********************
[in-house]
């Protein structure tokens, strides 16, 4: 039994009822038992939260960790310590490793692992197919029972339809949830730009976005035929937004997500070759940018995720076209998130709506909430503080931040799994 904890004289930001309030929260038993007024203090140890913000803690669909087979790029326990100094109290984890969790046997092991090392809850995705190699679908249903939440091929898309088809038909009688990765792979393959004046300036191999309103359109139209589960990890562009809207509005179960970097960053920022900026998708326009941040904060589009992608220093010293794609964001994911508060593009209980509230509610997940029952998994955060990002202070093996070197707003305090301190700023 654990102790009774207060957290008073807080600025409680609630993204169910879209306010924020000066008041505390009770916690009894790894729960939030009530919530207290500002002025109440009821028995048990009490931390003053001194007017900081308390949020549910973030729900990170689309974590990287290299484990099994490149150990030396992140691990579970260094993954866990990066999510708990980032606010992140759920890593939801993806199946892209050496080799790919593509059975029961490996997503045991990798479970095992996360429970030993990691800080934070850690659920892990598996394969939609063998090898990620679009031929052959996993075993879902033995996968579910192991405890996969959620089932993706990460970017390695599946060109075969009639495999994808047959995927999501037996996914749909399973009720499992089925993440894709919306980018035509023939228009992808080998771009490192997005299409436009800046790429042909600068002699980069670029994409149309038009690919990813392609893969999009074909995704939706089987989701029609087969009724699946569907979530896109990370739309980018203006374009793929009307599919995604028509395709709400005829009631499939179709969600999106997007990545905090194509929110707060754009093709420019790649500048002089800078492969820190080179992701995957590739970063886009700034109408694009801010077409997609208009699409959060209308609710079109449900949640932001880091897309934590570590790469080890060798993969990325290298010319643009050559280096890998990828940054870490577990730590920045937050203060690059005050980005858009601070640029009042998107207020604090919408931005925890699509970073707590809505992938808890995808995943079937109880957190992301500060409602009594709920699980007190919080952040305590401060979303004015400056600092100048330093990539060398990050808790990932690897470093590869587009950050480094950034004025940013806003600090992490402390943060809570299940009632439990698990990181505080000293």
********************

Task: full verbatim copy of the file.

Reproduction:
[in-house]
């Protein structure tokens, strides 16, 4: 039994009822038992939260960790310590490793692992197919029972339809949830730009976005035929937004997500070759940018995720076209998130709506909430503080931040799994 904890004289930001309030929260038993007024203090140890913000803690669909087979790029326990100094109290984890969790046997092991090392809850995705190699679908249903939440091929898309088809038909009688990765792979393959004046300036191999309103359109139209589960990890562009809207509005179960970097960053920022900026998708326009941040904060589009992608220093010293794609964001994911508060593009209980509230509610997940029952998994955060990002202070093996070197707003305090301190700023 654990102790009774207060957290008073807080600025409680609630993204169910879209306010924020000066008041505390009770916690009894790894729960939030009530919530207290500002002025109440009821028995048990009490931390003053001194007017900081308390949020549910973030729900990170689309974590990287290299484990099994490149150990030396992140691990579970260094993954866990990066999510708990980032606010992140759920890593939801993806199946892209050496080799790919593509059975029961490996997503045991990798479970095992996360429970030993990691800080934070850690659920892990598996394969939609063998090898990620679009031929052959996993075993879902033995996968579910192991405890996969959620089932993706990460970017390695599946060109075969009639495999994808047959995927999501037996996914749909399973009720499992089925993440894709919306980018035509023939228009992808080998771009490192997005299409436009800046790429042909600068002699980069670029994409149309038009690919990813392609893969999009074909995704939706089987989701029609087969009724699946569907979530896109990370739309980018203006374009793929009307599919995604028509395709709400005829009631499939179709969600999106997007990545905090194509929110707060754009093709420019790649500048002089800078492969820190080179992701995957590739970063886009700034109408694009801010077409997609208009699409959060209308609710079109449900949640932001880091897309934590570590790469080890060798993969990325290298010319643009050559280096890998990828940054870490577990730590920045937050203060690059005050980005858009601070640029009042998107207020604090919408931005925890699509970073707590809505992938808890995808995943079937109880957190992301500060409602009594709920699980007190919080952040305590401060979303004015400056600092100048330093990539060398990050808790990932690897470093590869587009950050480094950034004025940013806003600090992490402390943060809570299940009632439990698990990181505080000293």